The coronavirus pandemic has prompted a massive shift in work life - everything from our commute to how we interact with colleagues has been radically transformed in a very short period of time. And now as we begin to approach the other side of the pandemic, the debate about managing a safe return to the office for employees is heating up.
According to a 2019 Savills survey, 73% of UK workers use an open-plan office and according to the British Council of Offices the average workstation in the UK dropped from 11.8 square metres in 2008 to 9.6 metres. But now that we are required to maintain a two-metre distance, it got me thinking, could we see a return of the cellular office?
To answer this question, I caught up with Graham Pearce from TBP Architects. Graham believes forward-thinking design solutions, in line with the government’s health safety guidelines, will be key in redefining the modern workspace but with so much uncertainty, it’s unlikely major refits will happen anytime soon.
Graham says: “Several of our clients have assessed how their existing space plans compare with maintaining a 2 metre radius. Many are not too far off and could make small changes to comply, while others with higher density layouts would need considerable changes. Given that social distancing rules could change, we’ve advised many of our clients to hold off from making any drastic and expensive changes until we have a fuller picture.”
Instead, Graham suggests the first phase of resuming office life will involve a number of short-term solutions, many of which have been implemented here at Pexhurst. It’s important to remember, however, that there’s no one-size-fits-all solution.
Social distancing can be adhered to by installing glazed or acrylic desk divider screens to maintain a feeling of openness and visual contact while allowing for ease of cleaning. For a more cost-effective solution, businesses may find that they can simply utilise filing and lateral cabinets to help separate desks and define circulation space.
There have been suggestions that a one-way system be implemented wherever possible. Entries and exits will need to be managed and ideally separated, with staggered start and finish times to help ease overcrowding. The same care would need to be taken for the use of lifts. Some carpet manufacturers have started producing carpet tiles imprinted with arrows, and other visual guides to direct circulation and help identify personal desk spaces. At Pexhurst, we’ve used floor marking tape which is just as effective.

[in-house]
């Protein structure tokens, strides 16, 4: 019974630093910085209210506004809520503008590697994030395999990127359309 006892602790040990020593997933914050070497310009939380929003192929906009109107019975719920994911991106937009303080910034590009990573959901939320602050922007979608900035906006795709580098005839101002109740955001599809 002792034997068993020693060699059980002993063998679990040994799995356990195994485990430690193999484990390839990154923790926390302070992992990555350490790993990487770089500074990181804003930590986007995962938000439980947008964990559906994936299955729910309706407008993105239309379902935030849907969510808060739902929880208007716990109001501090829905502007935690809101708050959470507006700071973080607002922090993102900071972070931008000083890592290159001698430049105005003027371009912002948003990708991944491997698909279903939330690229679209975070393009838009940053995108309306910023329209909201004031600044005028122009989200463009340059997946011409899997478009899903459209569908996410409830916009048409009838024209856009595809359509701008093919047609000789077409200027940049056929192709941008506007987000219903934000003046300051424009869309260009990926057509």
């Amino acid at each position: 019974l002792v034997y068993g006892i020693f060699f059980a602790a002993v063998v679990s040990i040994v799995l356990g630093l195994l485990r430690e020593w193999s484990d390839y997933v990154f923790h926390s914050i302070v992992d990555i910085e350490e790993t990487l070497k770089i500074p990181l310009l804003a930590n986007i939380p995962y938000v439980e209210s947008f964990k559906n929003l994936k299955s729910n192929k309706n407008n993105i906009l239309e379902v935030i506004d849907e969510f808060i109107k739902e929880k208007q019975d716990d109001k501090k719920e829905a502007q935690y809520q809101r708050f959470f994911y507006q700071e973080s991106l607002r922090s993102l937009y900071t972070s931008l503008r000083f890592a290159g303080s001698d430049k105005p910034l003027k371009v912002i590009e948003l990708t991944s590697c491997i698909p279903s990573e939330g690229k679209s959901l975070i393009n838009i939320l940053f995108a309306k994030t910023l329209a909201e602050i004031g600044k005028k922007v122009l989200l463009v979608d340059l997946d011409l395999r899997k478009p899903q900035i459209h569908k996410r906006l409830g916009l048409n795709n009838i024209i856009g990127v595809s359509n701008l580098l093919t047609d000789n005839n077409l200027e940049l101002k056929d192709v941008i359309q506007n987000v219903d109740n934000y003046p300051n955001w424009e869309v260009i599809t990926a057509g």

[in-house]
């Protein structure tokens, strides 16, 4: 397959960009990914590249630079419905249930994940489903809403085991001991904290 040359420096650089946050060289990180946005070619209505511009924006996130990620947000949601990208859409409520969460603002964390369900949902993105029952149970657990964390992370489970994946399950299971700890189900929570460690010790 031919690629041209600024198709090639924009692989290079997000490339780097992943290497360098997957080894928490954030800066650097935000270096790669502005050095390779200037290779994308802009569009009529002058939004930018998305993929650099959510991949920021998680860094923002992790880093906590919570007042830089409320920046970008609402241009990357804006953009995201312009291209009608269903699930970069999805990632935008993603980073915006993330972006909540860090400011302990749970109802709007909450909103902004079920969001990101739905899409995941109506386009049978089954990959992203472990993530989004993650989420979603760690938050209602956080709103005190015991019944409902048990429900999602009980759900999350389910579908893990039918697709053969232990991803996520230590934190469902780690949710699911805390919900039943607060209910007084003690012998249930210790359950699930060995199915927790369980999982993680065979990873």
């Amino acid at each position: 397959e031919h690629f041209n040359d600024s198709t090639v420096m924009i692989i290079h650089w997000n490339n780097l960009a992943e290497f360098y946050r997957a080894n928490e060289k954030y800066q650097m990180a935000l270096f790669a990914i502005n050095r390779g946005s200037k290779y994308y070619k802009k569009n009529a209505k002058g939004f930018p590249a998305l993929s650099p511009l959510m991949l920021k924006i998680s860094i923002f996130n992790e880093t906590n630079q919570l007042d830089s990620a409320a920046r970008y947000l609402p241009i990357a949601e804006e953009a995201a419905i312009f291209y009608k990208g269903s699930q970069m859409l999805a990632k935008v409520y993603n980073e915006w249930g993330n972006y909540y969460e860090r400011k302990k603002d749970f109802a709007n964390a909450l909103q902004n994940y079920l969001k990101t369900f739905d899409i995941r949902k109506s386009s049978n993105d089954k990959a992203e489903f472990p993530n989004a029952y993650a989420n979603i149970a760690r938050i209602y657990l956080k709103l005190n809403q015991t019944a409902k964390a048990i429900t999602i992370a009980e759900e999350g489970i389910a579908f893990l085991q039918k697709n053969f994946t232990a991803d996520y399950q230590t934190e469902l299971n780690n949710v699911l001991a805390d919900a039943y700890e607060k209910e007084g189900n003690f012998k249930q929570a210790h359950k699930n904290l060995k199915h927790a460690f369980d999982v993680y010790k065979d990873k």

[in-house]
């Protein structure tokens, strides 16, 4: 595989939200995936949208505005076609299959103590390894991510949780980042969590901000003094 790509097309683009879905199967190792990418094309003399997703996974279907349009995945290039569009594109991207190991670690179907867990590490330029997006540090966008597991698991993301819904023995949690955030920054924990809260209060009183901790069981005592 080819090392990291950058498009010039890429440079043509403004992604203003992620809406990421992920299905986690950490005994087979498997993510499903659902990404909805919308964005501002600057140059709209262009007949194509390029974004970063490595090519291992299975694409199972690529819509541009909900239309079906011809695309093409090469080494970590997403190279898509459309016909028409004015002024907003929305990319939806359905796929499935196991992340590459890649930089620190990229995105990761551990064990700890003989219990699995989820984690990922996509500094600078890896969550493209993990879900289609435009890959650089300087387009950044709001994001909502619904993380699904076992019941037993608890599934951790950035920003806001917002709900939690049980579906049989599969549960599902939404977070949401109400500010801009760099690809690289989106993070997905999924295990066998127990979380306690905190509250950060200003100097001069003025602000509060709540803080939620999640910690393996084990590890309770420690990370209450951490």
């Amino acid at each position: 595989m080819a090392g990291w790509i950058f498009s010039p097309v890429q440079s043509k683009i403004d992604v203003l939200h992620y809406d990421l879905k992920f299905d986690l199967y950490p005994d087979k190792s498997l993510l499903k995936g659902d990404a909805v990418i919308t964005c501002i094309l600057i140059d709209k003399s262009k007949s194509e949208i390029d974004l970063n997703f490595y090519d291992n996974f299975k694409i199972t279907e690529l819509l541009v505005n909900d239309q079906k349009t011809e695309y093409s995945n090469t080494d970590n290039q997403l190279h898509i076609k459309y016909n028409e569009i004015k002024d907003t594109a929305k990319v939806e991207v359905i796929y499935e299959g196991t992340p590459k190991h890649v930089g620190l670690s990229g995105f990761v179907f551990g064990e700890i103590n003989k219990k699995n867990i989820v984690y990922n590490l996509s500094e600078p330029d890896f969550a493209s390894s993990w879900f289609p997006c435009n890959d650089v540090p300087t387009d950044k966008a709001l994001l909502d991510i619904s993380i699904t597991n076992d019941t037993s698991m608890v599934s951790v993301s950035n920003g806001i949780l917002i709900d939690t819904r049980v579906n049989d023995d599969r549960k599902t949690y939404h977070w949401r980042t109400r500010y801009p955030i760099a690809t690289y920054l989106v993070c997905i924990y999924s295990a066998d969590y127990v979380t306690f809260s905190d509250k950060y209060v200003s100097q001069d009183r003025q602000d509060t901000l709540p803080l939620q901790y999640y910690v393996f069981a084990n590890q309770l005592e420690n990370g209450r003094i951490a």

Bathroom facilities present many risks - dirty sinks and door handles, airborne particles and other people in small, enclosed spaces. To help mitigate these risks it has been suggested that in addition to using sensors for the usual things like flushing and turning on taps, a lighting system that detects people and activity would help to deter queuing.
Air Conditioning and Ventilation:
Opening windows to let fresh air into shared spaces is the easiest way to lower the risk of transmission. But for the many offices that rely on air conditioning and mechanical ventilation, proper and effective filtration, regular maintenance and cleaning of the ventilation systems, as already set out in existing industry guidance is paramount. And systems that normally run on recycled air mode should be switched to fresh air mode.
Whatever happens in the months ahead, living through a pandemic will have a far-reaching impact not just on the way we work but also how our workplaces look and function. And while we may not yet be sure exactly what this will look like, it’s important to remember there is no one-size-fits all approach, as American architect Florence Knoll once said “ there is no one ‘office of the future’; there is only change.” And if 2020 has shown us anything, it’s that change is unavoidable.
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